Do Movie Reviews Affect the Box Office Revenues?

The existence of Internet has changed our way of living. It has been a huge part of our life, one we simply cannot live without. We rely on it in almost every aspect of our lives, including when we seek for information. This also applies when we’re deciding what movies to watch. Before go to the cinema and watch a particular movie, some people usually checked the movie’s online reviews first. These movies’ reviews are online user reviews, and it is a form of electronic word-of-mouth (eWOM). According to Duan, Gu, and Whinston (2008), eWOM influences consumer purchase behaviour while it’s also the outcome of consumer purchases. But then, how these online user reviews actually impact the offline purchase?

There are three measures of online user reviews, the volume (Liu 2006, Duan et al. 2008), the valence or the average (Liu 2006, Duan et al. 2008, Chevalier and Mayzlin 2006), and the variance in reviews (Godes and Mayzlin 2004). Chintagunta, Gopinath and Venkataraman (2010) measured the impact (valence, volume, and variance) of national online user reviews on designated market area (DMA)-level local geographic box office performance of movies in the United States. What’s different about their study is they used local geographic data instead of national-level data (used by previous studies) and the ‘when’ and ‘where’ a movie is released are taken into account. Thus, they measured user reviews when a movie was released in a market and those were written by users where the movie was previously released. The impact was measured by combining data from daily box office ticket sales on 148 movies released from November 2003 to February 2005 with user ratings from the Yahoo! Movies website. They found that the overall movie revenues is greatly affected by the opening day gross. As it was conducted on DMA, movie and market fixed effects were included thus taking into account their differences including movie genre and market size, and some other variables was also controlled such as advertising level and number of theaters. In their first study, using the local data, they found that the average user ratings influenced the box office performance the most. This finding is interesting since most previous studies found that it is the volume of reviews which matters the most to box office revenues. But when the national-level data was used, they arrived at the same results as previous studies. And at the last part of the study, they attempted to explain these results difference by using national-level models with market-level controls. This method gave the same result as the first study, the average of user ratings has the greatest impact on the box office revenues. It concluded that it is important to determine where the movie was played, whether on “new markets” or “old markets”, and only then the “true” effect of user ratings can be measured.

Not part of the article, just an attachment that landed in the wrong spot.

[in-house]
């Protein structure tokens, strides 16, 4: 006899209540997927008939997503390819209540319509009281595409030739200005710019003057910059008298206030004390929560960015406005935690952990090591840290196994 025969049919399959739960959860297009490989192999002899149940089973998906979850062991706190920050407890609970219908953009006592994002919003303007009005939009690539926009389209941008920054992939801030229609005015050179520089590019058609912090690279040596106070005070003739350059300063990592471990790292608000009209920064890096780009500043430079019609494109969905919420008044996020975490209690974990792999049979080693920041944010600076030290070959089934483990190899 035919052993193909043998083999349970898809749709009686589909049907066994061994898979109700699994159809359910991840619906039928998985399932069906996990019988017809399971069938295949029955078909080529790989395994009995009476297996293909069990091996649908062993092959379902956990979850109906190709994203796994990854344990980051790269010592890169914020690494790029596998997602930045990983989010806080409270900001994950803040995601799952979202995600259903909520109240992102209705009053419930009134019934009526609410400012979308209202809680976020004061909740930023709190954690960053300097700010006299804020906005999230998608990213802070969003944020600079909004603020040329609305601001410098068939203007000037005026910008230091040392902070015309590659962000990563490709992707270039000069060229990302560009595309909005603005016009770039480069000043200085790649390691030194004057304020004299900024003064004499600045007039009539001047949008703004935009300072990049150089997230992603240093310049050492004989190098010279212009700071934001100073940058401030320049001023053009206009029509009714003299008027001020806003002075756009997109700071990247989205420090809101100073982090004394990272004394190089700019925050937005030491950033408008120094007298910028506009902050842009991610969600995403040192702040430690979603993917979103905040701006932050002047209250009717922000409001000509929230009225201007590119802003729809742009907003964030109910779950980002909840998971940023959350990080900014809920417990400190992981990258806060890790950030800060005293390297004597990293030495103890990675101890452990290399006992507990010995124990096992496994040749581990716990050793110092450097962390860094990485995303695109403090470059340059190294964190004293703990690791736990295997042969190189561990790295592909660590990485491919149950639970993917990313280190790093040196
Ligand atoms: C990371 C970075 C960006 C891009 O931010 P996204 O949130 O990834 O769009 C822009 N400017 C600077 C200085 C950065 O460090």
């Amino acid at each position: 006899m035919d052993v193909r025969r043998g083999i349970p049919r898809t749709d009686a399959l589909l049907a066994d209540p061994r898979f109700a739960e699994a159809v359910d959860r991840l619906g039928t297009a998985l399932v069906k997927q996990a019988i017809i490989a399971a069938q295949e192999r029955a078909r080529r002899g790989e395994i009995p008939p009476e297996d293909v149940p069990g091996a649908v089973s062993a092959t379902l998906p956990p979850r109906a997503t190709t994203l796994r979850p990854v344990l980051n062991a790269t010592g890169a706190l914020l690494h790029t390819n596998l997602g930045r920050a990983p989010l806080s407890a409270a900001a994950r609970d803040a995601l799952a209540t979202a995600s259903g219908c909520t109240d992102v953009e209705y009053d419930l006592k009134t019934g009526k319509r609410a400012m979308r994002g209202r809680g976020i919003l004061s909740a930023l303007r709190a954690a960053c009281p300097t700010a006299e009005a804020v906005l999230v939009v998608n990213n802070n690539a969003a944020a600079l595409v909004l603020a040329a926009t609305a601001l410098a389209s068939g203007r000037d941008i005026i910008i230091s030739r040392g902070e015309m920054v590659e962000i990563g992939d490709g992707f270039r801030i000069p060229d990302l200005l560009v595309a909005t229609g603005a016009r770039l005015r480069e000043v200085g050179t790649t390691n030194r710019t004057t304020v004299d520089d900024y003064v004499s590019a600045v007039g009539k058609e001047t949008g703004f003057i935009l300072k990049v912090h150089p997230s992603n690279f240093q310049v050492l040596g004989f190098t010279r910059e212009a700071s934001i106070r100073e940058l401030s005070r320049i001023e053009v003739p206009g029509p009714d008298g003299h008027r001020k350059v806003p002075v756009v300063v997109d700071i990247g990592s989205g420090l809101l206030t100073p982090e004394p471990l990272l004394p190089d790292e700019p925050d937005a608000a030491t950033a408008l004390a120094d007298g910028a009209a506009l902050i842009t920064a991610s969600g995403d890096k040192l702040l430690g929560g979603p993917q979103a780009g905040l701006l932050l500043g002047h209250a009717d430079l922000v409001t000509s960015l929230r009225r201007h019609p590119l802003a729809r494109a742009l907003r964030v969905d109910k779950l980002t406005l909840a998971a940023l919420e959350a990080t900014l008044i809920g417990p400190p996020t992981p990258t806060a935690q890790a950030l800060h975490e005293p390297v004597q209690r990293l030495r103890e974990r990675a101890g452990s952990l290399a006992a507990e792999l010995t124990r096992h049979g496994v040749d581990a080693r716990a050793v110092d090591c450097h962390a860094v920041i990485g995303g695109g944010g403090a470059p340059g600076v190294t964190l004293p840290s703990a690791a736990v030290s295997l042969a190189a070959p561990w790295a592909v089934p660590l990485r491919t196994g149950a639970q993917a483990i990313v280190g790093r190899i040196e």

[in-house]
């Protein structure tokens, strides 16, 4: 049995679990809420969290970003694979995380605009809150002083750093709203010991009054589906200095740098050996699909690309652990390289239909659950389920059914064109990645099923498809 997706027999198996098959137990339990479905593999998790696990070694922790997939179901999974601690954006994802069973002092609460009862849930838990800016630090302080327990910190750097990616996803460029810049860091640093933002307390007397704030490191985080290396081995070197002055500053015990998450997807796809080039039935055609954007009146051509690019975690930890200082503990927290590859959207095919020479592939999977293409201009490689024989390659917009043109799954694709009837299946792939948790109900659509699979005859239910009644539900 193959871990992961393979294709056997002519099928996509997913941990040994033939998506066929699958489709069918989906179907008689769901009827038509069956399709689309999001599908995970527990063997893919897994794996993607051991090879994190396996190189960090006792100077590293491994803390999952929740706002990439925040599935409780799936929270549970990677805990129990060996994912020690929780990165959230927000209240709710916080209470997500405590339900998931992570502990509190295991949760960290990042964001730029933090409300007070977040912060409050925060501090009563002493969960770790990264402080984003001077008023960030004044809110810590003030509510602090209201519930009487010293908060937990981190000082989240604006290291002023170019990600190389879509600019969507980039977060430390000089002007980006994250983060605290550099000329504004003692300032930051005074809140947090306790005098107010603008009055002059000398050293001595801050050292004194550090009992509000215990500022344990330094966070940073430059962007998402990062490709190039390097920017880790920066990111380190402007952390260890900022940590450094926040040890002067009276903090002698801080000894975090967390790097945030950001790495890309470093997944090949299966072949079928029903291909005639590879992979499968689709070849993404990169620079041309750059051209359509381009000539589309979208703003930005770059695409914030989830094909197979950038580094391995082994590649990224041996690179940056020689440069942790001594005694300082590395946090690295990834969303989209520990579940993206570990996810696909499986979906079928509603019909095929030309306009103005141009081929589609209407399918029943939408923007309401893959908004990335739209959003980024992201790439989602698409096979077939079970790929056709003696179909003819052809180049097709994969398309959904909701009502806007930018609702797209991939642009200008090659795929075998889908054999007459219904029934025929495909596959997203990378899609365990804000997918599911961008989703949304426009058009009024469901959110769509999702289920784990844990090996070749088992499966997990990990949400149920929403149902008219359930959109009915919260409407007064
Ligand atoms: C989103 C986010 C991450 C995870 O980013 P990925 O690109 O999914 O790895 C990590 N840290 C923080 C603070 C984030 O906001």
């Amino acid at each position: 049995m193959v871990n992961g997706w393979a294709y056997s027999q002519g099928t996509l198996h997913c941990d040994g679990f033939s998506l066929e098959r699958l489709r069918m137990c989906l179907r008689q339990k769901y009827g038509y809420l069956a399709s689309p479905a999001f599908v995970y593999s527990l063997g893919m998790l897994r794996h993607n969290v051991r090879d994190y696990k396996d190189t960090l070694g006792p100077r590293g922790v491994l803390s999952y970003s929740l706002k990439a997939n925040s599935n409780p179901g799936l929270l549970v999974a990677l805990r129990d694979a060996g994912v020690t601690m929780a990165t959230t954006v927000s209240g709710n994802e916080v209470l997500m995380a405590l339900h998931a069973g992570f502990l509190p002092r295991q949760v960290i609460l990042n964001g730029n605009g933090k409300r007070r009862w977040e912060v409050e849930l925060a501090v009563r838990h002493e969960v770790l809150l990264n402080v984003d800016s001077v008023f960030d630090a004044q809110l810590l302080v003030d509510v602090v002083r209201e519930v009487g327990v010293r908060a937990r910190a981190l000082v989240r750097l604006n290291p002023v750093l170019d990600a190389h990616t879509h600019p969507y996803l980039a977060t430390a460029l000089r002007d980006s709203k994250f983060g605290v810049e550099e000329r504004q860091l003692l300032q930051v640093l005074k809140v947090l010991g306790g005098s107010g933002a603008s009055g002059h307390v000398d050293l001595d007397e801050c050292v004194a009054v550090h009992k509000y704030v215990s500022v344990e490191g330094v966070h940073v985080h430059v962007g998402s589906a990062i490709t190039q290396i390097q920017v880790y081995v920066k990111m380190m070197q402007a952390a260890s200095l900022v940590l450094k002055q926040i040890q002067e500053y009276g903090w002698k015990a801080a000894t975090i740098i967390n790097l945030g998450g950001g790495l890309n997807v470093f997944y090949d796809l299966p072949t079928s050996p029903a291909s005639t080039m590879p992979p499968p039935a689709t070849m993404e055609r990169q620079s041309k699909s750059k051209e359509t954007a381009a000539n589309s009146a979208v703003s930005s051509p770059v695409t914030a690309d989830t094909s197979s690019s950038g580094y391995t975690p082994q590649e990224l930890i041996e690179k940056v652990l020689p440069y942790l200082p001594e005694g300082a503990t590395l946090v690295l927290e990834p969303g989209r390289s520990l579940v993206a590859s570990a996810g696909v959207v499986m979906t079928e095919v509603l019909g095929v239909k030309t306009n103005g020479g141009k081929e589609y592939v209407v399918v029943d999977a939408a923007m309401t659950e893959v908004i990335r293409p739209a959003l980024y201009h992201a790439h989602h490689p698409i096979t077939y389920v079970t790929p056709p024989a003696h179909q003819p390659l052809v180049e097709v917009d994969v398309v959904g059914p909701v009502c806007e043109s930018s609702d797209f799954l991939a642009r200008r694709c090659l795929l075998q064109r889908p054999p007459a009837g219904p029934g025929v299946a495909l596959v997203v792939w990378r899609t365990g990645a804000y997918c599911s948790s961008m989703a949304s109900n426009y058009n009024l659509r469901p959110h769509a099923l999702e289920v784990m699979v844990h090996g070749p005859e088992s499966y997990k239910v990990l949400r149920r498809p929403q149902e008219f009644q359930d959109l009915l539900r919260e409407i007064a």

As for us the movie goers, what the paper discovered is that we’re mostly affected by the average of ratings in deciding what movies to watch. Yet, how many people rated the movies (volume) is also an important aspect, as I would believe a slightly lower rating with much higher volume rather than a higher rating with much lower volume. In other words, volume and variance make a rating/review more trustworthy. Which one would you prefer?

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Source : IMDB


Chevalier, J. A., and Mayzlin, D. 2006. ‘The effect of word of mouth on sales: Online book reviews.’ Journal of Marketing Research, 43(3), 345-354.